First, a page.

The cost of automobiles per-capita income in the United States has been reduced from 141% of the median income in 1910 to 33% in 2010, which represents a reduction of 108%. The cost of a home in the same time span has increased from 330% to 619% of median annual income, an increase of 286%. How can the cost of construction be reduced to relieve consumers and building owners of this burden? In addition to the measurement and improvement of productivity, reducing the cost of building can also come from reducing the composite labor cost.

This does not mean reducing individual wages for any employee. Instead, it involves becoming more effective at managing a composite crew that consists of fewer highly technically skilled workers and more unindentured workers. An unindentured worker on an electrical project, for example, would be an electrical “helper” who has applied to an apprenticeship program but has not yet met all of the qualifications to start the program.

When compared with other nations, the United States has enjoyed one of the highest productivity increases of its workforce over the last several decades. However, this national increase in productivity is not mirrored in the construction industry (click here to see Figure). According to the National Institute of Standards and Technology (NIST), although the construction industry is a major contributor to the U.S. economy, its contribution to national productivity levels lags the national average. The bottom line is this productivity cannot be on par with the rest of the world until it is correctly measured — and that measurement is acted upon for improvement.

Similar to many other industries, in order to improve productivity in the construction industry, specialization of the labor has to match the needs and requirements of the final outcome. In other words, the trades in the construction industry must learn to manage the lower-skilled and unskilled workers to reduce the overall cost of installation. Take Henry Ford as an example. If it weren’t for his assembly line and separation of common verses special tasks, the cost of automobiles would be as high as houses today. Similarly, if Dell’s assembly process of computers wasn’t so streamlined, fewer people could afford them. Even franchising models like McDonald’s are based on the standardization and separation of special versus common activities in the kitchen.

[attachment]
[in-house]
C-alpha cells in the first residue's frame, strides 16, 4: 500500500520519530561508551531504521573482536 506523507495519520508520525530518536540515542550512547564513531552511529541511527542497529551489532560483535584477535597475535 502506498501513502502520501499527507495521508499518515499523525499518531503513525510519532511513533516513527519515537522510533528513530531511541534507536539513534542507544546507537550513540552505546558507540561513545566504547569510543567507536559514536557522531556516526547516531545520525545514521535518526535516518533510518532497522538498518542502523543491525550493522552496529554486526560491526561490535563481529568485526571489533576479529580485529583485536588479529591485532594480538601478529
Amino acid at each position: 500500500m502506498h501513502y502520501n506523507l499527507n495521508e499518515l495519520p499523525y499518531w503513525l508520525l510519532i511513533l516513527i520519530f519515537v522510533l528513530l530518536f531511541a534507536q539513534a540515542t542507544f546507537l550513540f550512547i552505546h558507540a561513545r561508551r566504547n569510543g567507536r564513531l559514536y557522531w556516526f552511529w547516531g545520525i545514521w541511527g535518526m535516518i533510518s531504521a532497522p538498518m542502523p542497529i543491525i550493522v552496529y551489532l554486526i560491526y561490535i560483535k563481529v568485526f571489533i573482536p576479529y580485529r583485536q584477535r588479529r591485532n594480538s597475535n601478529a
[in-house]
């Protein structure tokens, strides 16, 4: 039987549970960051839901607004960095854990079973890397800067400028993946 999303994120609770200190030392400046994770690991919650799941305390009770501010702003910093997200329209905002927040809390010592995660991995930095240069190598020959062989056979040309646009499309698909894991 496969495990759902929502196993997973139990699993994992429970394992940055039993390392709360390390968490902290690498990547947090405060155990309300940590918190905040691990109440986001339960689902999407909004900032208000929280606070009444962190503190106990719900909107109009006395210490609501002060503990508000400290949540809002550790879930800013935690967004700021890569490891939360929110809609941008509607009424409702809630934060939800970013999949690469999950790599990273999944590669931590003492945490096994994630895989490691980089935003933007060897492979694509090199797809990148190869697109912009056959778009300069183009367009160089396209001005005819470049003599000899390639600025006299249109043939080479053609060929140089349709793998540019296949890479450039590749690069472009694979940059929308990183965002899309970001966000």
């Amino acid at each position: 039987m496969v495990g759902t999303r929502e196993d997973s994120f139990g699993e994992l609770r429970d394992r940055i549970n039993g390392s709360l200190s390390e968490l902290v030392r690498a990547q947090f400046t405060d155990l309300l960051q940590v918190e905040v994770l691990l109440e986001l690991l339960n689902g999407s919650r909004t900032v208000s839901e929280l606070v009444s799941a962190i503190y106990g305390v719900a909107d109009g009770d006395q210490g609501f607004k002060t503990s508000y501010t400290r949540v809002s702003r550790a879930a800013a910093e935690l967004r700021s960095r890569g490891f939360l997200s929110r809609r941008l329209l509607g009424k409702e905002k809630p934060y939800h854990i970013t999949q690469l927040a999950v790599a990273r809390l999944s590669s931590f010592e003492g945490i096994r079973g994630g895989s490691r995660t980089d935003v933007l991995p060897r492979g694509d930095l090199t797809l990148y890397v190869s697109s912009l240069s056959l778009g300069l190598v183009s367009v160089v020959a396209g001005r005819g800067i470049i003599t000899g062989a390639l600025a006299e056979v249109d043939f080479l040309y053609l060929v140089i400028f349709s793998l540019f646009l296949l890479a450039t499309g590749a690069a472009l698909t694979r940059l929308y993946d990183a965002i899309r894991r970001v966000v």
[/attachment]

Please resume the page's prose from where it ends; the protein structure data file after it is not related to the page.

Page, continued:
This type of separation of activities and tasks has reached its time in the construction industry — a trend that could change the face of the industry as well as affordability of shelter within a very short period of time. Some might interpret this approach as a “dumbing down” of the skilled trades; however, it’s actually quite the opposite. The goal in this new model will be to use highly trained and skilled electricians to do the tasks that put their talents to work while reducing time spent on mundane activities, such as moving material, ordering tools, and performing repetitive tasks (e.g., putting whips on fixtures or painting and marking boxes).